Beginnings (5): Genesis 1

“Peru U’revu”   

As promised, in this post we will have the answer regarding the sixth day. Before we do that however, we will contemplate a famous blessing that God gave to the first couple: “Peru U’revu”  – “be fruitful and multiply”.  We read in Genesis 1:28: God blessed them and God said to them, “be fruitful and multiply, fill the earth and master it; and rule the fish of the sea, the birds of the sky, and all the living things that creep on earth.”[1]

It is customary to call “be fruitful and multiply” a commandment and to see in these words the first commandment (mitzvah) in the Torah. However, I believe that we hear a blessing, not a commandment, in this verse. Yes, already here in Genesis 1, God blesses the first couple—the man and the woman He had just created—and ever since then, you and I, men and women, have been longing for His blessing. Why did He bless them? Maybe right here, in the very first chapter of the Hebrew Scriptures, we find a hidden secret as to how to obtain God’s blessing?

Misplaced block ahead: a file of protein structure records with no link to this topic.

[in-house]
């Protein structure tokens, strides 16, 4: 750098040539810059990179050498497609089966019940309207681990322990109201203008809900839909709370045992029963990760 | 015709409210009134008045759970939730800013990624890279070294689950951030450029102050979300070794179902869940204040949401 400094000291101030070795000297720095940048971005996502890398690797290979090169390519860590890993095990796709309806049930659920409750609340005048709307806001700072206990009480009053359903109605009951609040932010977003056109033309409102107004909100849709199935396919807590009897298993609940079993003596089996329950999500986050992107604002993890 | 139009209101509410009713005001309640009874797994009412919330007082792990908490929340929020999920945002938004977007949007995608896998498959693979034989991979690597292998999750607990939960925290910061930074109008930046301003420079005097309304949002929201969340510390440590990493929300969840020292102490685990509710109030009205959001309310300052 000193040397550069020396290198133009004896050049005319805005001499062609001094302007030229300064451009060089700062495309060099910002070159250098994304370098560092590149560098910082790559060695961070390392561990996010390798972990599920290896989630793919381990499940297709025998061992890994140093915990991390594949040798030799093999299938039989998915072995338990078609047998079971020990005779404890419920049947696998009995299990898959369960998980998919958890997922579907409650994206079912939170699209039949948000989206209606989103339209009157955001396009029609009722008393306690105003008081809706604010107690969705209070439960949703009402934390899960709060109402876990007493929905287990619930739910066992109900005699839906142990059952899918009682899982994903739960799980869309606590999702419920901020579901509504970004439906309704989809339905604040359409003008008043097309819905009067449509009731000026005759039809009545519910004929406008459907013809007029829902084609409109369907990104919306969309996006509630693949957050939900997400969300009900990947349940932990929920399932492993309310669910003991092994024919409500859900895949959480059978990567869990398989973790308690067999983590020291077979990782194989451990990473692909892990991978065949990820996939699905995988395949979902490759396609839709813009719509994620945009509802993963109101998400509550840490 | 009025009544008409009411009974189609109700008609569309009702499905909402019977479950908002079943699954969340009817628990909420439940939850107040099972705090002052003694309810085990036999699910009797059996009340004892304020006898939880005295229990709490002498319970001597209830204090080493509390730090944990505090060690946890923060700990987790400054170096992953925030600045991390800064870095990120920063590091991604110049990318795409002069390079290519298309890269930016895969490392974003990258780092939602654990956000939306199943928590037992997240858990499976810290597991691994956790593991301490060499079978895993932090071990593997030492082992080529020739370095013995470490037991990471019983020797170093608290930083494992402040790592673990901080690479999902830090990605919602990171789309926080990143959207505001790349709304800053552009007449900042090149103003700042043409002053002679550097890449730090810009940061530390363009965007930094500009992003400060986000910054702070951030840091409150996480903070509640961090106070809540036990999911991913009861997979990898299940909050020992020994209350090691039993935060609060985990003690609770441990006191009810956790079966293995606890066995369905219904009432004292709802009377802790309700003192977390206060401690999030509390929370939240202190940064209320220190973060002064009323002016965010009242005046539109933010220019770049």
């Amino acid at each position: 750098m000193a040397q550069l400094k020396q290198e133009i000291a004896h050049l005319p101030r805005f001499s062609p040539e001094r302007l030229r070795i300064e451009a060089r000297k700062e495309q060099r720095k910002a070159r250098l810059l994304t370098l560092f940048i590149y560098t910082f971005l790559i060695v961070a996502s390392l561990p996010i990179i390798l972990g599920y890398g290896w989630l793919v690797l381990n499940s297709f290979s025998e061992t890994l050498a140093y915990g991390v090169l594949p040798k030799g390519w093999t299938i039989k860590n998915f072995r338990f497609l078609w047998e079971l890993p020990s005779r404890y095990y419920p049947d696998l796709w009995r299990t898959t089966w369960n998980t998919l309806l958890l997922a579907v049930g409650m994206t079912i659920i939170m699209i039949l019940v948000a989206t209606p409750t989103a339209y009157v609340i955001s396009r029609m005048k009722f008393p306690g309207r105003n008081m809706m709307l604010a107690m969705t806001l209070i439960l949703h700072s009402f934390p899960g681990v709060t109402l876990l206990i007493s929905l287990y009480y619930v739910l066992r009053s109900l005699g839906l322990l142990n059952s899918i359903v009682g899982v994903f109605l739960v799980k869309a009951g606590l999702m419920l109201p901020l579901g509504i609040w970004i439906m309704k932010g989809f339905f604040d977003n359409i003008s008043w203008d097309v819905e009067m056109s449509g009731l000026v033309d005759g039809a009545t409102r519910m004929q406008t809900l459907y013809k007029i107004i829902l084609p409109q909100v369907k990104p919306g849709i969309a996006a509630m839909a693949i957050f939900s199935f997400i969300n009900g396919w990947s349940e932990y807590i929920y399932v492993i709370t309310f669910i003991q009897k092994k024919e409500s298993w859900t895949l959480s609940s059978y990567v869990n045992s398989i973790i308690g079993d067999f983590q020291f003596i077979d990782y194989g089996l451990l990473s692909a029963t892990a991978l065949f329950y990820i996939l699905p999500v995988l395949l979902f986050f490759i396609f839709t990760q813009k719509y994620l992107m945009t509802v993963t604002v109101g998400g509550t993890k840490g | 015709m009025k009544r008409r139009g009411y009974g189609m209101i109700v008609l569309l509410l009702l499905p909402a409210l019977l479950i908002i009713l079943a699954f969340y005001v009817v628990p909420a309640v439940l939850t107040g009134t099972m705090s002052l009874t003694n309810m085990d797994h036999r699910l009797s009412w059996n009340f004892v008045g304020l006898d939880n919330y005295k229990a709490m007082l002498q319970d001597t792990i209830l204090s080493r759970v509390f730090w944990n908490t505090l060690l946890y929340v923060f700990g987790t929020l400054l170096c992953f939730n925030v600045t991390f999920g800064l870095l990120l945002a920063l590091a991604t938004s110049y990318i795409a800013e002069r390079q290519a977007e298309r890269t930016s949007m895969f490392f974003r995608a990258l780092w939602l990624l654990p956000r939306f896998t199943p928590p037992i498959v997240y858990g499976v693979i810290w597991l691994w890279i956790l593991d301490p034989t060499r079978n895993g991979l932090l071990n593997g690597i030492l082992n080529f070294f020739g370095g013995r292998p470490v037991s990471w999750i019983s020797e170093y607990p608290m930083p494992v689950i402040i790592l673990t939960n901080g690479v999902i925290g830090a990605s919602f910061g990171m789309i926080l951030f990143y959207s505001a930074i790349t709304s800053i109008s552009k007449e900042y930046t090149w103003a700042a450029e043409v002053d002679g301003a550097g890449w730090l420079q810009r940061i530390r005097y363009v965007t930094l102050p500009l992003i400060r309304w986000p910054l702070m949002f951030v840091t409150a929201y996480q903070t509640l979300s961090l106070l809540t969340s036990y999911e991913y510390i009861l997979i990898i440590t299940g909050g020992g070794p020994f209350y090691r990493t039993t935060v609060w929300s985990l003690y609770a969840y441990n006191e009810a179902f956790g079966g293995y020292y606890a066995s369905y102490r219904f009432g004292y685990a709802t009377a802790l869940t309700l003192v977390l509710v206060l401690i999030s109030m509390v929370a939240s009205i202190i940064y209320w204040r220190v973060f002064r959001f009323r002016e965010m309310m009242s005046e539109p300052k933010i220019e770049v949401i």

VaYivarech otam Elohim”… “God blessed them”. The Hebrew word for “blessing”, braha  (ברכה), has an interesting etymology: the traditional explanation derives it from the root berech (ברך), “knee”. At first glance, this connection seems very strange. Does one have to kneel in order to receive a blessing? But this is exactly the point—yes, one needs to humble oneself, to recognize and admit that we are not self-sufficient, that we need God’s help, that we need His blessing. Undoubtedly, this was the case with the first couple: before the Fall they knew perfectly well that they were not self-sufficient, that they depended completely on God—and that’s why He was ready to bless them. I believe this message is still relevant for us today: once we know that we are not self-sufficient – that we depend on Him completely – He is ready to bless us also!